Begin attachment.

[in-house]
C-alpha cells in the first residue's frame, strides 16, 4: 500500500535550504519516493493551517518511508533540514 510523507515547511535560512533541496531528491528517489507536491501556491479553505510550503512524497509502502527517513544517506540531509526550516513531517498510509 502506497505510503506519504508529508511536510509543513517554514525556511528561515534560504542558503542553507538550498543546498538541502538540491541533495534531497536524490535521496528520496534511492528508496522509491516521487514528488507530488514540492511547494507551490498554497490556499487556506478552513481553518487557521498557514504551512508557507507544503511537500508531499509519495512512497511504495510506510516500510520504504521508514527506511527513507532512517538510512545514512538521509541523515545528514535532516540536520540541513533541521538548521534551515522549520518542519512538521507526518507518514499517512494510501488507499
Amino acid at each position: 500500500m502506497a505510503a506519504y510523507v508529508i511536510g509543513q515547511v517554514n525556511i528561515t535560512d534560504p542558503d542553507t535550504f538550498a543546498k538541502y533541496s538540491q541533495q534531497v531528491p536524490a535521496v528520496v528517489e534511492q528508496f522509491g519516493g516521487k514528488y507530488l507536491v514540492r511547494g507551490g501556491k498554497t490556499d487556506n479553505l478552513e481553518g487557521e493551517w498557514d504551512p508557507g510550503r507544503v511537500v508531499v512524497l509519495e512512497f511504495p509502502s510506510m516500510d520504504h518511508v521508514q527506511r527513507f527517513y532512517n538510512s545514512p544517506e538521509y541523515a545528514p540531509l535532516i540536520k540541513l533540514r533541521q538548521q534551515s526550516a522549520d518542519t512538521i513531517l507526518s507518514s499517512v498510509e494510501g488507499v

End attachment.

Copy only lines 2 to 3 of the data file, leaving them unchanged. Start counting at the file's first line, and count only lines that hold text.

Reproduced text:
C-alpha cells in the first residue's frame, strides 16, 4: 500500500535550504519516493493551517518511508533540514 510523507515547511535560512533541496531528491528517489507536491501556491479553505510550503512524497509502502527517513544517506540531509526550516513531517498510509 502506497505510503506519504508529508511536510509543513517554514525556511528561515534560504542558503542553507538550498543546498538541502538540491541533495534531497536524490535521496528520496534511492528508496522509491516521487514528488507530488514540492511547494507551490498554497490556499487556506478552513481553518487557521498557514504551512508557507507544503511537500508531499509519495512512497511504495510506510516500510520504504521508514527506511527513507532512517538510512545514512538521509541523515545528514535532516540536520540541513533541521538548521534551515522549520518542519512538521507526518507518514499517512494510501488507499
Amino acid at each position: 500500500m502506497a505510503a506519504y510523507v508529508i511536510g509543513q515547511v517554514n525556511i528561515t535560512d534560504p542558503d542553507t535550504f538550498a543546498k538541502y533541496s538540491q541533495q534531497v531528491p536524490a535521496v528520496v528517489e534511492q528508496f522509491g519516493g516521487k514528488y507530488l507536491v514540492r511547494g507551490g501556491k498554497t490556499d487556506n479553505l478552513e481553518g487557521e493551517w498557514d504551512p508557507g510550503r507544503v511537500v508531499v512524497l509519495e512512497f511504495p509502502s510506510m516500510d520504504h518511508v521508514q527506511r527513507f527517513y532512517n538510512s545514512p544517506e538521509y541523515a545528514p540531509l535532516i540536520k540541513l533540514r533541521q538548521q534551515s526550516a522549520d518542519t512538521i513531517l507526518s507518514s499517512v498510509e494510501g488507499v